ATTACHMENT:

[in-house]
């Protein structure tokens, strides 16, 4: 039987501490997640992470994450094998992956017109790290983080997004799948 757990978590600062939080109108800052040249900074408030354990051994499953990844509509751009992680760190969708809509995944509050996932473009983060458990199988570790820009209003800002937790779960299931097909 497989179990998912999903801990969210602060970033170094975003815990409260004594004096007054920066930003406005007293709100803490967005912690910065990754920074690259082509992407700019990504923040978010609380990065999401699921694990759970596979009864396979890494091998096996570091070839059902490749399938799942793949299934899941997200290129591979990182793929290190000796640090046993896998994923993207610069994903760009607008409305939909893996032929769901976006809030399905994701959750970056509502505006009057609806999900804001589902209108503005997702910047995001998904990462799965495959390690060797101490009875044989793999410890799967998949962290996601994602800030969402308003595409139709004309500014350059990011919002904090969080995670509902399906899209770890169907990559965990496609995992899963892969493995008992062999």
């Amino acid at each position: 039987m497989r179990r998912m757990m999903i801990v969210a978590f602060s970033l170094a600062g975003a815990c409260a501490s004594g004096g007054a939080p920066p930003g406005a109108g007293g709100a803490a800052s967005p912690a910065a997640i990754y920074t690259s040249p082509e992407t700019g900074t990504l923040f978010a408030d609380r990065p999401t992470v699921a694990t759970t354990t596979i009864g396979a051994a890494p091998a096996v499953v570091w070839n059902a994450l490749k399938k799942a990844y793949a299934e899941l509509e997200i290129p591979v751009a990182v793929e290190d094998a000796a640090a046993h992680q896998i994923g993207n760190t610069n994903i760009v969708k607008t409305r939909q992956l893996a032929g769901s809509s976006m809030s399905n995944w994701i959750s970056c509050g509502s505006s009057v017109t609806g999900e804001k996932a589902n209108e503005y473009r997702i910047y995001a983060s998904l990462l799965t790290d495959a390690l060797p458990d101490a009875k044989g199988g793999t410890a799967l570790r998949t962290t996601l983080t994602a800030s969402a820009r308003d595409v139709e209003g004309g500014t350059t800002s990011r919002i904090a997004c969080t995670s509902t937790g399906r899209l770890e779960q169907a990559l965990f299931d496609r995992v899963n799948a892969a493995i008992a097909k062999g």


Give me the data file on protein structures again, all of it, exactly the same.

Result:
[in-house]
């Protein structure tokens, strides 16, 4: 039987501490997640992470994450094998992956017109790290983080997004799948 757990978590600062939080109108800052040249900074408030354990051994499953990844509509751009992680760190969708809509995944509050996932473009983060458990199988570790820009209003800002937790779960299931097909 497989179990998912999903801990969210602060970033170094975003815990409260004594004096007054920066930003406005007293709100803490967005912690910065990754920074690259082509992407700019990504923040978010609380990065999401699921694990759970596979009864396979890494091998096996570091070839059902490749399938799942793949299934899941997200290129591979990182793929290190000796640090046993896998994923993207610069994903760009607008409305939909893996032929769901976006809030399905994701959750970056509502505006009057609806999900804001589902209108503005997702910047995001998904990462799965495959390690060797101490009875044989793999410890799967998949962290996601994602800030969402308003595409139709004309500014350059990011919002904090969080995670509902399906899209770890169907990559965990496609995992899963892969493995008992062999």
């Amino acid at each position: 039987m497989r179990r998912m757990m999903i801990v969210a978590f602060s970033l170094a600062g975003a815990c409260a501490s004594g004096g007054a939080p920066p930003g406005a109108g007293g709100a803490a800052s967005p912690a910065a997640i990754y920074t690259s040249p082509e992407t700019g900074t990504l923040f978010a408030d609380r990065p999401t992470v699921a694990t759970t354990t596979i009864g396979a051994a890494p091998a096996v499953v570091w070839n059902a994450l490749k399938k799942a990844y793949a299934e899941l509509e997200i290129p591979v751009a990182v793929e290190d094998a000796a640090a046993h992680q896998i994923g993207n760190t610069n994903i760009v969708k607008t409305r939909q992956l893996a032929g769901s809509s976006m809030s399905n995944w994701i959750s970056c509050g509502s505006s009057v017109t609806g999900e804001k996932a589902n209108e503005y473009r997702i910047y995001a983060s998904l990462l799965t790290d495959a390690l060797p458990d101490a009875k044989g199988g793999t410890a799967l570790r998949t962290t996601l983080t994602a800030s969402a820009r308003d595409v139709e209003g004309g500014t350059t800002s990011r919002i904090a997004c969080t995670s509902t937790g399906r899209l770890e779960q169907a990559l965990f299931d496609r995992v899963n799948a892969a493995i008992a097909k062999g």